I remember that during one history lesson our teacher told us that the position of the Holy Roman Emperor, (the ruler  who was formally in charge of that Empire) was just a representative figure and somebody who would not hold any real power, but only a prestigious post. She then went on to mention that it was a position best compared today to the office of the Head of the European Commission (José Manuel Barrosso). She said it before the Lisbon Treaty was passed and before Hernan Van Rompuy became the EU President. Today I’m sure she would say that one of the two men ressembles the Holy Roman Emperor the most.

The Holy Roman Empire was, in reality, a loose confederation of smaller German States, where each had a good degree of independence. The German Princes were interested in exactly that. Today, the EU is becoming more loose and loose. Until 2008/2009 it seemed that Europe was moving more and more towards an eventually unified entity. That was the trend. These days the trend is opposite. Previous national and regional agendas and tendencies are becoming more obvious. The biggest problem of the EU today is the Eurozone Crisis, but the fact is that not all the EU members actually use the common, Euro, currency. The EU has within itself a free travel area called the Shengen Area. This allows European citizens to travel freely and easily within Europe without a need for Passport. However, not all the EU members are a members of this group either.

The European Union can thus be divided into the countries that have the common currency (Eurozone) and those that don’t and into countries that are members of the Shengen Area and those that aren’t. Some countries aren’t members of either (UK, Romania, Bulgaria, the last two are supposed to join eventually). The latest British decision to VETO another EU Treaty meant that UK will be out of future EU agreements. Some countries such as Poland and Czech Republic announced that they aren’t interested in joining the Eurozone in the foreseeable future.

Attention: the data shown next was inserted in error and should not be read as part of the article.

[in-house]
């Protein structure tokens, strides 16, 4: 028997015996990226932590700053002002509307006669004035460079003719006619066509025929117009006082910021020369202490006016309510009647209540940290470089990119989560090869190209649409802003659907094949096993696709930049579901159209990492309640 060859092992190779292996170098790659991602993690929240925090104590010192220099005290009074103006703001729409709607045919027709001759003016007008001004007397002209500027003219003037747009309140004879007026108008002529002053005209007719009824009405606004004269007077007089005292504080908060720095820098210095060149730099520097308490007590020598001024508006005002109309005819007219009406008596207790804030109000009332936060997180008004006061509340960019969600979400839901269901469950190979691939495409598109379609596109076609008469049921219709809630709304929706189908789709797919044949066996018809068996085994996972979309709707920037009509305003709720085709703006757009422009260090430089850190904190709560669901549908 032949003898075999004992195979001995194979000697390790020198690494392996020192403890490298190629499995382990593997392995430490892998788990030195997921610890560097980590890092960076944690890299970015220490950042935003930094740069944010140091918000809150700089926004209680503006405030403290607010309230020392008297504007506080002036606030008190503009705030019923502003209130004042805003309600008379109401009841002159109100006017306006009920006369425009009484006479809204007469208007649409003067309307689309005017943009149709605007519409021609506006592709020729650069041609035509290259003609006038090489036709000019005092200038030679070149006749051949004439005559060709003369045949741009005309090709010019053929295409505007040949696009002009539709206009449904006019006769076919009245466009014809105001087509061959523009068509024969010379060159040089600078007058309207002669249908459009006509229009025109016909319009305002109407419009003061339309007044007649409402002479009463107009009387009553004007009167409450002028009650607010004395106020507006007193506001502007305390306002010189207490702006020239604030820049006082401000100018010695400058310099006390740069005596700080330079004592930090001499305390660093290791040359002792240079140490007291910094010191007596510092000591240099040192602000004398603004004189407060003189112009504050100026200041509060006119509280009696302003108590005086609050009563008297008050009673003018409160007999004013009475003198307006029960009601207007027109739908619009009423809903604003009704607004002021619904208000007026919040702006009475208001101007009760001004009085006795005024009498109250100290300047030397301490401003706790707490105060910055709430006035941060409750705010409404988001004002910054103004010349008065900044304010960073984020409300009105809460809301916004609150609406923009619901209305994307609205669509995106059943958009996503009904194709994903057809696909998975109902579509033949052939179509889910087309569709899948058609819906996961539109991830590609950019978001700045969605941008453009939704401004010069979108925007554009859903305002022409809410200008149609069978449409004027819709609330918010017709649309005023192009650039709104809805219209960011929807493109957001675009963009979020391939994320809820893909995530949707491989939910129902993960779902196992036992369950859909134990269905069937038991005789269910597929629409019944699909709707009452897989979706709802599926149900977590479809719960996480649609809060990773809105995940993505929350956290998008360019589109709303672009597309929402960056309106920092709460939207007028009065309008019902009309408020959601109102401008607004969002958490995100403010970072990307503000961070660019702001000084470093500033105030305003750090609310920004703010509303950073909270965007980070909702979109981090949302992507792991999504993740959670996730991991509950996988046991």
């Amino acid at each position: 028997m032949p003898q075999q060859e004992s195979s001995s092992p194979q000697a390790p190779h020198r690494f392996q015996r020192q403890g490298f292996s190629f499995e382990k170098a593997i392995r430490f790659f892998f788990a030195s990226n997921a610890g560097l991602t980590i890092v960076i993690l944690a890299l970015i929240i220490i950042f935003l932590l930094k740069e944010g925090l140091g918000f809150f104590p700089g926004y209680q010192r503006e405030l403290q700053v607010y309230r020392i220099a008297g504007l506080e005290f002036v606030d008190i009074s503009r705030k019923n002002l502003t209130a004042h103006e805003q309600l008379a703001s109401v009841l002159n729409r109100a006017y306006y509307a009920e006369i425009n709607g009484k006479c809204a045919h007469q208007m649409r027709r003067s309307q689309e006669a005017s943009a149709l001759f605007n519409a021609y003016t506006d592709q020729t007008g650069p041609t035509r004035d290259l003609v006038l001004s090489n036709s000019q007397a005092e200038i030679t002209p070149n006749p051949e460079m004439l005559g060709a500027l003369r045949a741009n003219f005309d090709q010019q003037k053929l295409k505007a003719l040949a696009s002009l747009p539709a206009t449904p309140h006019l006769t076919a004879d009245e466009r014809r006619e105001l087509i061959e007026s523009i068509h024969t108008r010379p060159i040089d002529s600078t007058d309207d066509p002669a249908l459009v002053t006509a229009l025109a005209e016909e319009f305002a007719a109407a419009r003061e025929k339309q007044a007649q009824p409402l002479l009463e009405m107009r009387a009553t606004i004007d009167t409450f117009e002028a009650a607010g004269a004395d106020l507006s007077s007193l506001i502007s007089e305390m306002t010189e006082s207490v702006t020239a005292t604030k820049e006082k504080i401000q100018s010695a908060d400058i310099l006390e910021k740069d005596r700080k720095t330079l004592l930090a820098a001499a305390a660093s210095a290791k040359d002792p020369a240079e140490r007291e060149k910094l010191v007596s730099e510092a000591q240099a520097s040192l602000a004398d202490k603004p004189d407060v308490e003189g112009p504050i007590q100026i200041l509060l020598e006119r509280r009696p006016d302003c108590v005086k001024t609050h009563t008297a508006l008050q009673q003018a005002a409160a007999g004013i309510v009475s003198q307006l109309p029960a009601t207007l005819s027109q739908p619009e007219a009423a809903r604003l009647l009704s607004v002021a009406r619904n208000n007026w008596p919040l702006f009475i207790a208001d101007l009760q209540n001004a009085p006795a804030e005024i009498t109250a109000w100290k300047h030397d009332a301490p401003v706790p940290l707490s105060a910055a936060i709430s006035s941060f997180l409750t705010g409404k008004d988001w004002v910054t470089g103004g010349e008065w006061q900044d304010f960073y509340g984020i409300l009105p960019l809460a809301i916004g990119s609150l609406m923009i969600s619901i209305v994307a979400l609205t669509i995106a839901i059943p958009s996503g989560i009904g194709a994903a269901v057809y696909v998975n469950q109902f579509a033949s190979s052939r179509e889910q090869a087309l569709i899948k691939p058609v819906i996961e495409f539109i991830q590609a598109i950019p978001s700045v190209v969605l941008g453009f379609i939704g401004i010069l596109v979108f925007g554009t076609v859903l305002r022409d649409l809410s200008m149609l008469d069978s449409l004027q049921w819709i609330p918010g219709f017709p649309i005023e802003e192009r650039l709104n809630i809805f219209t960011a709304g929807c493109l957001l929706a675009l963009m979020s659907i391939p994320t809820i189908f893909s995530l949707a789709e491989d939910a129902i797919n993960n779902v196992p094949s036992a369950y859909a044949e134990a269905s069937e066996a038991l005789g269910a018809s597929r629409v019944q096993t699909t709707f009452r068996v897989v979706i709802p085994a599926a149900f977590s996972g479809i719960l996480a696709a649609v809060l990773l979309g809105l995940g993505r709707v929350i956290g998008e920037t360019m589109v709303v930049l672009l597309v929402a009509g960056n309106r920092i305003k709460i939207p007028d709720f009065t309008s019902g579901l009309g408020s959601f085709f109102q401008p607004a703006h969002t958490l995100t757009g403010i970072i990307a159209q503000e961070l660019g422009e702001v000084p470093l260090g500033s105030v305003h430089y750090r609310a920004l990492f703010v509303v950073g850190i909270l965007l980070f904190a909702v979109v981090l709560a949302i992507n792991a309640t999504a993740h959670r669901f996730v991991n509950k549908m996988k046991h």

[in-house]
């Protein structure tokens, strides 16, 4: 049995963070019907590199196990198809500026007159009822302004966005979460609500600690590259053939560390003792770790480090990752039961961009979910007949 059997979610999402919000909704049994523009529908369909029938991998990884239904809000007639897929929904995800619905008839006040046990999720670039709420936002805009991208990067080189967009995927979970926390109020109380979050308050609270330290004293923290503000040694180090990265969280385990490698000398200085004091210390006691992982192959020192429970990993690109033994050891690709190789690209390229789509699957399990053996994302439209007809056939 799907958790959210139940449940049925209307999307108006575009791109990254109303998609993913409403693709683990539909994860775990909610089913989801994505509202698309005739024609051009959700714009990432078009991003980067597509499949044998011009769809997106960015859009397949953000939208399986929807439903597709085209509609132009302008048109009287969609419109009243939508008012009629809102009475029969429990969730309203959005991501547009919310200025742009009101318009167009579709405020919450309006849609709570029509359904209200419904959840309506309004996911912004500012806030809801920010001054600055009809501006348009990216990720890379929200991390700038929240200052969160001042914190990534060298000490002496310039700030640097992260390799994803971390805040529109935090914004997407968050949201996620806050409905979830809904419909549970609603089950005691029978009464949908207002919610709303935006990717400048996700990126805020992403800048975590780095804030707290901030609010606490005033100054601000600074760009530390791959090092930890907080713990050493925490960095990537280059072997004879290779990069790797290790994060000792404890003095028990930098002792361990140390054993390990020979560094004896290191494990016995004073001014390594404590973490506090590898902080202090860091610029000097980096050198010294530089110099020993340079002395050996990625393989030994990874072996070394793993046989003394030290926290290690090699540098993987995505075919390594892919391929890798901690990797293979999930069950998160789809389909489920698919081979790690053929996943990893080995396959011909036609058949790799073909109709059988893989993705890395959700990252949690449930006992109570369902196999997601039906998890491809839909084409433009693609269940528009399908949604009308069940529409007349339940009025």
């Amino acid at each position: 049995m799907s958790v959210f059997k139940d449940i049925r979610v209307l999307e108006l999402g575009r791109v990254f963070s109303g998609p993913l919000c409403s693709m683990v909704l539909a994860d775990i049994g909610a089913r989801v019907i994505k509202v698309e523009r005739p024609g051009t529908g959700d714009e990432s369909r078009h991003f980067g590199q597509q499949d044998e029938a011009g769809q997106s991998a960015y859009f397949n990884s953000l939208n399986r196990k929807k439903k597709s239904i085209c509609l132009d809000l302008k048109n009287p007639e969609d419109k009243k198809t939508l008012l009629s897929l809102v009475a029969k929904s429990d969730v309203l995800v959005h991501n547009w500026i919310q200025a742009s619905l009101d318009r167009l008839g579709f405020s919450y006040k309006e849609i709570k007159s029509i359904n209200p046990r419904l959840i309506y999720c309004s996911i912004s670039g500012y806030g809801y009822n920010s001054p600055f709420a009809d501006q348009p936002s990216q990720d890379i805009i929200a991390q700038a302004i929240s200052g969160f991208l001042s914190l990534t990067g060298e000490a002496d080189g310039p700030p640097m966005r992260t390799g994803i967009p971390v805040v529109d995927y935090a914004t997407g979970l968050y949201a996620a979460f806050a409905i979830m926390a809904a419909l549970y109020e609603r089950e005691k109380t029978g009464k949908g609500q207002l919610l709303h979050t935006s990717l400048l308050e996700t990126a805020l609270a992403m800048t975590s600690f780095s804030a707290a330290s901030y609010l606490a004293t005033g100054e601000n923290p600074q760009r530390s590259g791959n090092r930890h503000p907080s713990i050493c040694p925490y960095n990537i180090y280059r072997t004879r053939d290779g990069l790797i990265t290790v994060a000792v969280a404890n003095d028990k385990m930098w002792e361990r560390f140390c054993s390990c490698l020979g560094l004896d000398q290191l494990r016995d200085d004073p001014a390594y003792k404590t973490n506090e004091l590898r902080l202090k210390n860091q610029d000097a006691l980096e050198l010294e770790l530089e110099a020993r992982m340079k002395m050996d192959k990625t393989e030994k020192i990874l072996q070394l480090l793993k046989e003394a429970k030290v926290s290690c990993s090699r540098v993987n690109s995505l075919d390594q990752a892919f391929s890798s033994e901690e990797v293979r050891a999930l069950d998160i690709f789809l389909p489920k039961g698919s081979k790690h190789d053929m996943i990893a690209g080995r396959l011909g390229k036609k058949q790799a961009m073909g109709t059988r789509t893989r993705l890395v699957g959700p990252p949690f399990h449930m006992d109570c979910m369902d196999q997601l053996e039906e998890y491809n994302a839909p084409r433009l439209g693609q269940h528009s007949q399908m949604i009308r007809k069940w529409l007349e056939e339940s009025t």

The EU, thus, looks more confusing and loose and non-united than ever. But, this does not mean that before it was more united or that it is less united today. It is just no longer moving towards unification as it was until 2009. The EU is just as united as it was in 2009. New problems and challenges, however showed differences which were always here but were not apparent. The Eurozone Problems are being solved by Germany & France, while other problems such as the question of Democracy in Hungary is solved on the EU level from Bruxelles by the Commission. This shows again a duality of leadership. Some things are decided on the nation-level, some still on the EU level and some countries (i. e. UK) remain more or less independent.

But, today there is still a talk of a common European identity or at least of an EU-Identity. So, since Europe still is unified through the EU but loose within it into nation-states and other groups it can really be considered a unified confederation but which is loose and whose members are rather independent. Exactly a kind of a Holy Roman Empire of European Nations. Or for those who strongly believe in a European Identity, of a European Nation.

Concerning the Eurozone Economic Crisis and the Greek Economic problem, based on my economic knowledge and common-sense, I think that Greece will eventually default. In the end, I do remain cautiously optimistic about the EU’s and the Eurozone’s Future. The Euro will survive 2012 and the future in tact. It will however be different.